What provisions does OpenPGP include to make tampering with identity certificates detectable?

Lucas: First off, there's the math. Public key cryptography is a well-understood set of mathematical processes. If someone tampers with a signed or encrypted message, or a key, the numbers won't add up. It's easier to sneak bad math past a suspicious IRS auditor than OpenPGP.

Each OpenPGP implementation has very definite ways of notifying the user when the math doesn't add up. For example, Microsoft Outlook with PGP lets you announce in the message when a message has been tampered with. Even the old-fashioned command-line mail reader I've been running since 1990 or so prints out ugly warnings when an OpenPGP message doesn't look right.

Why would a user want to expand the Web of Trust instead of tracing the Web of Trust or using the key but limiting the trust of the sender?

Lucas: Expanding the Web of Trust means that you're attaching yourself to the Web. Each person who signs your key is another link to the Web of Trust, meaning that you are closer to any individual in the Web of Trust.

When you trace the Web of Trust, you see how many OpenPGP users connect you to another person. This gives you an idea of how certain you can be that the users' identities are as they claim.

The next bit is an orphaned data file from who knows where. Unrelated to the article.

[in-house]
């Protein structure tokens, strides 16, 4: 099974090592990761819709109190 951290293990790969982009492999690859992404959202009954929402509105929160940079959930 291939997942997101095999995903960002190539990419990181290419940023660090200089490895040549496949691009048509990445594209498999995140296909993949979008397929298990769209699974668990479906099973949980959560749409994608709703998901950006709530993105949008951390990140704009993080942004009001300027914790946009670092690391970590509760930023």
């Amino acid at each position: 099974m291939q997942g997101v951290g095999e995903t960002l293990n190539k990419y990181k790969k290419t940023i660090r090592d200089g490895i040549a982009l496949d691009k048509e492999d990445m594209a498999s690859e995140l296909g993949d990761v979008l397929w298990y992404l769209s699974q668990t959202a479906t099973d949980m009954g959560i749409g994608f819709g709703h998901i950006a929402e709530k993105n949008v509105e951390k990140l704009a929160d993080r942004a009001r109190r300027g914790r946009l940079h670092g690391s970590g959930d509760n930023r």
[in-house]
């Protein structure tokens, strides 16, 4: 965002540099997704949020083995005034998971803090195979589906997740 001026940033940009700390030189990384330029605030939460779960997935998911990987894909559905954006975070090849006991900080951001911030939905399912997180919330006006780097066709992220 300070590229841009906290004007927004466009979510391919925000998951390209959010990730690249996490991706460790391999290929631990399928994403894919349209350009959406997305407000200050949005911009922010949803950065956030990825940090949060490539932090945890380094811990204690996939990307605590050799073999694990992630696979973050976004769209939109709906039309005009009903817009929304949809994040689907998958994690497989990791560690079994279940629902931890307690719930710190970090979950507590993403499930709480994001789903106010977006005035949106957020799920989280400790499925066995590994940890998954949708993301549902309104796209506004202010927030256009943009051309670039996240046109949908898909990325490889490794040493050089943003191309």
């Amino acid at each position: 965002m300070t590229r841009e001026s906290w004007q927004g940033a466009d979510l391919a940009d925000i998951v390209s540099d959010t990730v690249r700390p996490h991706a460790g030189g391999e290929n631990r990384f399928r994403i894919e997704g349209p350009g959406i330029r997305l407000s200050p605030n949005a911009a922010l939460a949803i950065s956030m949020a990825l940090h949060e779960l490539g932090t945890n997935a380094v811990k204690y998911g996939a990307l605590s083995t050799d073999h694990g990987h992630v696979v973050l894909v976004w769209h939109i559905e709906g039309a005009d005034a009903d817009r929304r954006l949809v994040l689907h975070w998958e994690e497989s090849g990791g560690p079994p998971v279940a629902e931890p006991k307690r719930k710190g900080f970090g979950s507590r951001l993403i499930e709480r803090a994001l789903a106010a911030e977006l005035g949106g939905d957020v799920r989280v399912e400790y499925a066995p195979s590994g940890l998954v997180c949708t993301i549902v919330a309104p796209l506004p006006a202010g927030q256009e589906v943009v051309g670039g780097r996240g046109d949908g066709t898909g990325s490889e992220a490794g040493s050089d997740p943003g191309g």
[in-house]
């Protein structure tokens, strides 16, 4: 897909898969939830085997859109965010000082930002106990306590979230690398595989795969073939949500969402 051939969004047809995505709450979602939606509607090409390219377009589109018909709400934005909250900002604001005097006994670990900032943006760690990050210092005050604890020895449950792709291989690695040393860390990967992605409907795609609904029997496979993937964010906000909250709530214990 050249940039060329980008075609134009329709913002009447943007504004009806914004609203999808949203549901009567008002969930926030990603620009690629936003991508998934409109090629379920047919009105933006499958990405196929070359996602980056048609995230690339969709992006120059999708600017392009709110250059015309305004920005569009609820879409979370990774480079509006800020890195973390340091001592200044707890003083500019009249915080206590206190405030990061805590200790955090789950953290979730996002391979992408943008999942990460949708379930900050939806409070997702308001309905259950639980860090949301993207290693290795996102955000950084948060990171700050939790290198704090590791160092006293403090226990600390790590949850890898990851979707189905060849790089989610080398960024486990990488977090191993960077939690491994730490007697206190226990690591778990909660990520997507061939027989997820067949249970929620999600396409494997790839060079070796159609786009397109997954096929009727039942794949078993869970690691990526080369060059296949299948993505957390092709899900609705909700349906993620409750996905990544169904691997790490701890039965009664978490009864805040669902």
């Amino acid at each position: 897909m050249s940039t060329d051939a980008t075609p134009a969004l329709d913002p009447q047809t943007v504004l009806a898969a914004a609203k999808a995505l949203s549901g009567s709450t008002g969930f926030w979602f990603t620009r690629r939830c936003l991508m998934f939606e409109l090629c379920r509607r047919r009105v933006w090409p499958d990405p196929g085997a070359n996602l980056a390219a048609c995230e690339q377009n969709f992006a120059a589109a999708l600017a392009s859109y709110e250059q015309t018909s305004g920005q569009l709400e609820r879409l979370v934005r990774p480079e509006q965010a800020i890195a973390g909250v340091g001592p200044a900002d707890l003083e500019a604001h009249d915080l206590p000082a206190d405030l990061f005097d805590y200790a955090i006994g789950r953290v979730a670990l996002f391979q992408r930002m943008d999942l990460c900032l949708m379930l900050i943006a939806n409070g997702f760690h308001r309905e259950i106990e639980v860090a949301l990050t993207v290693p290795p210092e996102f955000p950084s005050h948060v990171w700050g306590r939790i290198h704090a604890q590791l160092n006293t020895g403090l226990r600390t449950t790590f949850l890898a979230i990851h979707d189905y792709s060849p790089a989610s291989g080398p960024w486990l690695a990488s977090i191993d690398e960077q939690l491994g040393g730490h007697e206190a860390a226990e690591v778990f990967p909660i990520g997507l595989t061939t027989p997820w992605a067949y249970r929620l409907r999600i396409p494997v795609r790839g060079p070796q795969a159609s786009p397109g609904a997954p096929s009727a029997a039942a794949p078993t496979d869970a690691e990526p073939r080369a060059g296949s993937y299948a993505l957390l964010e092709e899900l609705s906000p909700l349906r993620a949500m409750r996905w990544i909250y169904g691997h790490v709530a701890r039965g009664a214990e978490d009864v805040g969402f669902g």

You don't have to use the whole global Web of Trust; it's perfectly fine to have your own personal Web of Trust, containing only the public keys of the people you know. If you're an IT manager, you can easily set up a Web of Trust that works within your company. As things stand today, I can easily forge an e-mail that looks like it's from the company president announcing that I have been appointed the 'Grand High Poobah' of my department. OpenPGP prevents those tricks. PGP Corporation has a number of nice, boxed solutions for this, or you can use GnuPG and not spend a penny on software.

OpenPGP puts you in control of your trust decisions. Suppose you know an OpenPGP user that signs the key of anyone who asks. This is bad practice, but there are a few people like that out there. I might decide that I'll trust his key for him, but that I don't want to trust the signatures he places on keys belonging to other people.

They're different sides of the same process. The key here is to choose the parts of the process that fit your needs for your environment and your business. OpenPGP provides a pretty flexible set of tools and standards for that.

How are OpenPGP protocols safer than SSL protocols?

Lucas: OpenPGP protects data at the originating point, in transit and at the destination. OpenSSL only protects data in transit. If I compromise your computer, I can get your data even if you are using OpenSSL. If you've encrypted your data with OpenPGP, I have to do a lot more work to get at that same data.

How can users generate their own keys?

Lucas: Generating keys is easy in both PGP and GPG. Each has a well-defined routine for key generation. Even if you don't want to know anything about public-key cryptography, the software will help you out.